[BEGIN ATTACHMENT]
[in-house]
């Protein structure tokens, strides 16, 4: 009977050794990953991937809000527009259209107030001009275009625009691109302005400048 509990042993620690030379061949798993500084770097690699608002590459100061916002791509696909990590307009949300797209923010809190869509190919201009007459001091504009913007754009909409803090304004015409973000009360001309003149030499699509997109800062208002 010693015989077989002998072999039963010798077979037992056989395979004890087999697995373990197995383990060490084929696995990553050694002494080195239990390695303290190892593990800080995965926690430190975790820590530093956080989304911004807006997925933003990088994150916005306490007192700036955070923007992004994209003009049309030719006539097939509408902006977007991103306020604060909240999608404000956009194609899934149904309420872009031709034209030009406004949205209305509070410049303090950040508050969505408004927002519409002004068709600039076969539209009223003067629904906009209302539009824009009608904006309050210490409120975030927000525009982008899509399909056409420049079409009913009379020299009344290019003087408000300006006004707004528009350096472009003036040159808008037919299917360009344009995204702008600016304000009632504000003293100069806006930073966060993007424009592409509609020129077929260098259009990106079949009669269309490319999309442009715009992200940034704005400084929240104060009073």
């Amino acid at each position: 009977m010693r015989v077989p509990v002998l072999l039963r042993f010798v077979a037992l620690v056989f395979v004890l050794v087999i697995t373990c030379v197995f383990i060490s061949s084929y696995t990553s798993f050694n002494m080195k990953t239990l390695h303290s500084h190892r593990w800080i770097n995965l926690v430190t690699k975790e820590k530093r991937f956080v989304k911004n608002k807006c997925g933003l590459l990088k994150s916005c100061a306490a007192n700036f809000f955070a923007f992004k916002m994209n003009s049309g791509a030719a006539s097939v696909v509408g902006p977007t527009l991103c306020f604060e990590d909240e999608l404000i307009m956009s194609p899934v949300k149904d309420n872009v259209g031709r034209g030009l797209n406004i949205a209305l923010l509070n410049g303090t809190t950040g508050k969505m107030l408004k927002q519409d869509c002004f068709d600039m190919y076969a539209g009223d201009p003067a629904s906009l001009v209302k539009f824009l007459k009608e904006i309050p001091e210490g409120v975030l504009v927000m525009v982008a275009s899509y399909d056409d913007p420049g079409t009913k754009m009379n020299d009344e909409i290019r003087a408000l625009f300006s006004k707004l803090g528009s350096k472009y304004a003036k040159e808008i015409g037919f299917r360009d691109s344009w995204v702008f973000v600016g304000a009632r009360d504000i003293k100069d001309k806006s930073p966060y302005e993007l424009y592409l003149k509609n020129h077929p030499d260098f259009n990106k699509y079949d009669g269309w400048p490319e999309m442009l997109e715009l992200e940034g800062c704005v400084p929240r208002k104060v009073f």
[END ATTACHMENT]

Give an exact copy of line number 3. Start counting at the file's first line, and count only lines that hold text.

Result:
């Amino acid at each position: 009977m010693r015989v077989p509990v002998l072999l039963r042993f010798v077979a037992l620690v056989f395979v004890l050794v087999i697995t373990c030379v197995f383990i060490s061949s084929y696995t990553s798993f050694n002494m080195k990953t239990l390695h303290s500084h190892r593990w800080i770097n995965l926690v430190t690699k975790e820590k530093r991937f956080v989304k911004n608002k807006c997925g933003l590459l990088k994150s916005c100061a306490a007192n700036f809000f955070a923007f992004k916002m994209n003009s049309g791509a030719a006539s097939v696909v509408g902006p977007t527009l991103c306020f604060e990590d909240e999608l404000i307009m956009s194609p899934v949300k149904d309420n872009v259209g031709r034209g030009l797209n406004i949205a209305l923010l509070n410049g303090t809190t950040g508050k969505m107030l408004k927002q519409d869509c002004f068709d600039m190919y076969a539209g009223d201009p003067a629904s906009l001009v209302k539009f824009l007459k009608e904006i309050p001091e210490g409120v975030l504009v927000m525009v982008a275009s899509y399909d056409d913007p420049g079409t009913k754009m009379n020299d009344e909409i290019r003087a408000l625009f300006s006004k707004l803090g528009s350096k472009y304004a003036k040159e808008i015409g037919f299917r360009d691109s344009w995204v702008f973000v600016g304000a009632r009360d504000i003293k100069d001309k806006s930073p966060y302005e993007l424009y592409l003149k509609n020129h077929p030499d260098f259009n990106k699509y079949d009669g269309w400048p490319e999309m442009l997109e715009l992200e940034g800062c704005v400084p929240r208002k104060v009073f």